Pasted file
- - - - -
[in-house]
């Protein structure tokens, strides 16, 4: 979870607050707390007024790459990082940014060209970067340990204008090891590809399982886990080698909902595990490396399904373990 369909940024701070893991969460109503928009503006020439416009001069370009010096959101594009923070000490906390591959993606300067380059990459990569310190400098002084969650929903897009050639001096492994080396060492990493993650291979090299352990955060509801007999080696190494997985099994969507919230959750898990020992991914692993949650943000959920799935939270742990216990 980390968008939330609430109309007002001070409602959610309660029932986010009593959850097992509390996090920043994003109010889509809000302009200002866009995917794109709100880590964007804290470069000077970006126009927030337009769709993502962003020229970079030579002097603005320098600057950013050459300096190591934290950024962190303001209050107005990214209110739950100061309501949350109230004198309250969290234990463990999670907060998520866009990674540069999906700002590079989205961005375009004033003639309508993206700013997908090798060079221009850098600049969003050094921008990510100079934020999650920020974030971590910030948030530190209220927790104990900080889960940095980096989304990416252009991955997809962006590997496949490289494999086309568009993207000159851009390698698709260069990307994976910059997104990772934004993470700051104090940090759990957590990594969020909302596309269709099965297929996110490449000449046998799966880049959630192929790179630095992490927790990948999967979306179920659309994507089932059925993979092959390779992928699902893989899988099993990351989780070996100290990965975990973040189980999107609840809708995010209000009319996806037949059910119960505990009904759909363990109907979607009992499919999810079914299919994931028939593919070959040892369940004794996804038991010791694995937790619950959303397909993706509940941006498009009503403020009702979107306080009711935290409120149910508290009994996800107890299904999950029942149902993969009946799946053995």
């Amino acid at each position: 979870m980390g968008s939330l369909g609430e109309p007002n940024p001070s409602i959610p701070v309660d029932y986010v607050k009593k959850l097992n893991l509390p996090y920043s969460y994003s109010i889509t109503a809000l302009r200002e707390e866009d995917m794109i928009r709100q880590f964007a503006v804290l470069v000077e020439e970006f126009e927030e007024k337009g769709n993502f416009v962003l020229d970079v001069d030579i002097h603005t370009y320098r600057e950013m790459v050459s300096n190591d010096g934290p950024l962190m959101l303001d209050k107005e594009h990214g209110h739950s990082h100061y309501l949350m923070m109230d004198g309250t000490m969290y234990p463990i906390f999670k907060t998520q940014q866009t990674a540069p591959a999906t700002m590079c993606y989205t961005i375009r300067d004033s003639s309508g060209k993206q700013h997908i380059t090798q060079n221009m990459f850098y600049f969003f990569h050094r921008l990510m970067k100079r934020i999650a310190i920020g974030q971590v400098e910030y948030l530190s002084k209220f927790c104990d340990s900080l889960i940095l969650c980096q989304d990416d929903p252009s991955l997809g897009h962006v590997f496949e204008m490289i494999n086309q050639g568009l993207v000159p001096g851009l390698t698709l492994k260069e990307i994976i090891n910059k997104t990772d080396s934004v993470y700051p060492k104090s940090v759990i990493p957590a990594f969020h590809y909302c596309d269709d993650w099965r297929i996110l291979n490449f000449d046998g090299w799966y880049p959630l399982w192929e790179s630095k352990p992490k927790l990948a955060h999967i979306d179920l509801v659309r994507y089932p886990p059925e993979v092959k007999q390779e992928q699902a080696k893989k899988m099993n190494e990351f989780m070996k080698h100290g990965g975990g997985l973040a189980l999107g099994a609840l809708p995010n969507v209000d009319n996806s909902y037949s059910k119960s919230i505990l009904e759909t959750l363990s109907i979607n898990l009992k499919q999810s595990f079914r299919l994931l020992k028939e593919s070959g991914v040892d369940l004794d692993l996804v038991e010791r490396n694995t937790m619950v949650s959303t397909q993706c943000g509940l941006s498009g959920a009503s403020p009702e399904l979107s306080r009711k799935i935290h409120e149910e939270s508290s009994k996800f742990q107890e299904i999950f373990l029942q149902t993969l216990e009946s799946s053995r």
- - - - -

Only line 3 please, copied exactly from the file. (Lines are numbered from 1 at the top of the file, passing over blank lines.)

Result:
């Amino acid at each position: 979870m980390g968008s939330l369909g609430e109309p007002n940024p001070s409602i959610p701070v309660d029932y986010v607050k009593k959850l097992n893991l509390p996090y920043s969460y994003s109010i889509t109503a809000l302009r200002e707390e866009d995917m794109i928009r709100q880590f964007a503006v804290l470069v000077e020439e970006f126009e927030e007024k337009g769709n993502f416009v962003l020229d970079v001069d030579i002097h603005t370009y320098r600057e950013m790459v050459s300096n190591d010096g934290p950024l962190m959101l303001d209050k107005e594009h990214g209110h739950s990082h100061y309501l949350m923070m109230d004198g309250t000490m969290y234990p463990i906390f999670k907060t998520q940014q866009t990674a540069p591959a999906t700002m590079c993606y989205t961005i375009r300067d004033s003639s309508g060209k993206q700013h997908i380059t090798q060079n221009m990459f850098y600049f969003f990569h050094r921008l990510m970067k100079r934020i999650a310190i920020g974030q971590v400098e910030y948030l530190s002084k209220f927790c104990d340990s900080l889960i940095l969650c980096q989304d990416d929903p252009s991955l997809g897009h962006v590997f496949e204008m490289i494999n086309q050639g568009l993207v000159p001096g851009l390698t698709l492994k260069e990307i994976i090891n910059k997104t990772d080396s934004v993470y700051p060492k104090s940090v759990i990493p957590a990594f969020h590809y909302c596309d269709d993650w099965r297929i996110l291979n490449f000449d046998g090299w799966y880049p959630l399982w192929e790179s630095k352990p992490k927790l990948a955060h999967i979306d179920l509801v659309r994507y089932p886990p059925e993979v092959k007999q390779e992928q699902a080696k893989k899988m099993n190494e990351f989780m070996k080698h100290g990965g975990g997985l973040a189980l999107g099994a609840l809708p995010n969507v209000d009319n996806s909902y037949s059910k119960s919230i505990l009904e759909t959750l363990s109907i979607n898990l009992k499919q999810s595990f079914r299919l994931l020992k028939e593919s070959g991914v040892d369940l004794d692993l996804v038991e010791r490396n694995t937790m619950v949650s959303t397909q993706c943000g509940l941006s498009g959920a009503s403020p009702e399904l979107s306080r009711k799935i935290h409120e149910e939270s508290s009994k996800f742990q107890e299904i999950f373990l029942q149902t993969l216990e009946s799946s053995r």